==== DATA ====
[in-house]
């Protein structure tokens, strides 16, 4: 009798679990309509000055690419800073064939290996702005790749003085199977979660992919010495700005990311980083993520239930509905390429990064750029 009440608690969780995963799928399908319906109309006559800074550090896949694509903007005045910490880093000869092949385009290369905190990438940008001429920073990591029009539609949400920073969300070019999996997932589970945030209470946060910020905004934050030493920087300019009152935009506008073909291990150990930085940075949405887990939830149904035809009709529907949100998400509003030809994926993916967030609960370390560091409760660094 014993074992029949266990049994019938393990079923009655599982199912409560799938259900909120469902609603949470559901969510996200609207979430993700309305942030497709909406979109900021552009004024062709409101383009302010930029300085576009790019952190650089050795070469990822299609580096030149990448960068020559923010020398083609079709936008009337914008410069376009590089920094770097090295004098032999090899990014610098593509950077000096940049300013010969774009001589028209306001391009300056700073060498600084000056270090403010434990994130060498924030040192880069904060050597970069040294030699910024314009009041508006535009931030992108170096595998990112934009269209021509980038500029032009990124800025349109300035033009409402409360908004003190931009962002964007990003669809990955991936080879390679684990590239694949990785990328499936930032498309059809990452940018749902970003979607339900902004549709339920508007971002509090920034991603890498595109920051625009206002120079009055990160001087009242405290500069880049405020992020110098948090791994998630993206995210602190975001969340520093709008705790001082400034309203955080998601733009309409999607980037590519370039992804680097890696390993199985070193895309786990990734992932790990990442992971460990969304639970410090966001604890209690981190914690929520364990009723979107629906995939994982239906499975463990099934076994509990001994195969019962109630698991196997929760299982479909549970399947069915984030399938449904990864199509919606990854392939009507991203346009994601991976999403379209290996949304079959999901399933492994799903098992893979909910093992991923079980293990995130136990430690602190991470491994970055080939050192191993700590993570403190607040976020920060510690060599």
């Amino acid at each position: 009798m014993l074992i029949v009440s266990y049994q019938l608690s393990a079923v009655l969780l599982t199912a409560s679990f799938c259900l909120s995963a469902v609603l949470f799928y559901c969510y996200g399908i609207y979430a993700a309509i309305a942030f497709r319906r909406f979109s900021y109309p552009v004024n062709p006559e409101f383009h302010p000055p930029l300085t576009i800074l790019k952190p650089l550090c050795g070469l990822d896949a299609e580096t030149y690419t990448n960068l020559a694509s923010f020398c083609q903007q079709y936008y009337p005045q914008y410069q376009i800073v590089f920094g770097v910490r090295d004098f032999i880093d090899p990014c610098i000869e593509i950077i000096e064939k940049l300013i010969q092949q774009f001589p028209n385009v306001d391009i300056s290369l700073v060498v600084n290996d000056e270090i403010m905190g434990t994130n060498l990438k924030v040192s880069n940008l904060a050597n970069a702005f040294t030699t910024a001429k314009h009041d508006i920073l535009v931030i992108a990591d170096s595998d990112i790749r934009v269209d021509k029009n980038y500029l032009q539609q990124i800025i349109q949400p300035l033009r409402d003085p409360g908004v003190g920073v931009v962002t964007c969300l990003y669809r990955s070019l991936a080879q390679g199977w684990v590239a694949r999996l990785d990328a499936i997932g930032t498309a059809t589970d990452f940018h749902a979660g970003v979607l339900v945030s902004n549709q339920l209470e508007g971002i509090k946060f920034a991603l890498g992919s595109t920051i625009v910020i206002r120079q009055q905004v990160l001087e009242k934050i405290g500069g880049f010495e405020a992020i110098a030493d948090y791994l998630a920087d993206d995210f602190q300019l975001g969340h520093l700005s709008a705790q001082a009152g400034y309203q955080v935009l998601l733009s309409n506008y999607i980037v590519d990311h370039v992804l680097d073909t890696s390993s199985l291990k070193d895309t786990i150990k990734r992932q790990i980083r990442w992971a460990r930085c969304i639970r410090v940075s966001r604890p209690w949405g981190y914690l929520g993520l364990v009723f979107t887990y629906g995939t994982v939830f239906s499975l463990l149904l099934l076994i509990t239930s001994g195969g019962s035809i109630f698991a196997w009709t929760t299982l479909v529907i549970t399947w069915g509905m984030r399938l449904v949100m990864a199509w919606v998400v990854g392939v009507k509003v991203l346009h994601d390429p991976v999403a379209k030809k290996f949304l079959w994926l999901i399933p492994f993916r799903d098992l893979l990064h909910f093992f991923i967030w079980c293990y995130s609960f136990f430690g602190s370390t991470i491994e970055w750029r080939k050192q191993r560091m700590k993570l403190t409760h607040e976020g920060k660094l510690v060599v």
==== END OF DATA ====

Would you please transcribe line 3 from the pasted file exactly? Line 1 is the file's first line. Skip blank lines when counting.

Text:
């Amino acid at each position: 009798m014993l074992i029949v009440s266990y049994q019938l608690s393990a079923v009655l969780l599982t199912a409560s679990f799938c259900l909120s995963a469902v609603l949470f799928y559901c969510y996200g399908i609207y979430a993700a309509i309305a942030f497709r319906r909406f979109s900021y109309p552009v004024n062709p006559e409101f383009h302010p000055p930029l300085t576009i800074l790019k952190p650089l550090c050795g070469l990822d896949a299609e580096t030149y690419t990448n960068l020559a694509s923010f020398c083609q903007q079709y936008y009337p005045q914008y410069q376009i800073v590089f920094g770097v910490r090295d004098f032999i880093d090899p990014c610098i000869e593509i950077i000096e064939k940049l300013i010969q092949q774009f001589p028209n385009v306001d391009i300056s290369l700073v060498v600084n290996d000056e270090i403010m905190g434990t994130n060498l990438k924030v040192s880069n940008l904060a050597n970069a702005f040294t030699t910024a001429k314009h009041d508006i920073l535009v931030i992108a990591d170096s595998d990112i790749r934009v269209d021509k029009n980038y500029l032009q539609q990124i800025i349109q949400p300035l033009r409402d003085p409360g908004v003190g920073v931009v962002t964007c969300l990003y669809r990955s070019l991936a080879q390679g199977w684990v590239a694949r999996l990785d990328a499936i997932g930032t498309a059809t589970d990452f940018h749902a979660g970003v979607l339900v945030s902004n549709q339920l209470e508007g971002i509090k946060f920034a991603l890498g992919s595109t920051i625009v910020i206002r120079q009055q905004v990160l001087e009242k934050i405290g500069g880049f010495e405020a992020i110098a030493d948090y791994l998630a920087d993206d995210f602190q300019l975001g969340h520093l700005s709008a705790q001082a009152g400034y309203q955080v935009l998601l733009s309409n506008y999607i980037v590519d990311h370039v992804l680097d073909t890696s390993s199985l291990k070193d895309t786990i150990k990734r992932q790990i980083r990442w992971a460990r930085c969304i639970r410090v940075s966001r604890p209690w949405g981190y914690l929520g993520l364990v009723f979107t887990y629906g995939t994982v939830f239906s499975l463990l149904l099934l076994i509990t239930s001994g195969g019962s035809i109630f698991a196997w009709t929760t299982l479909v529907i549970t399947w069915g509905m984030r399938l449904v949100m990864a199509w919606v998400v990854g392939v009507k509003v991203l346009h994601d390429p991976v999403a379209k030809k290996f949304l079959w994926l999901i399933p492994f993916r799903d098992l893979l990064h909910f093992f991923i967030w079980c293990y995130s609960f136990f430690g602190s370390t991470i491994e970055w750029r080939k050192q191993r560091m700590k993570l403190t409760h607040e976020g920060k660094l510690v060599v």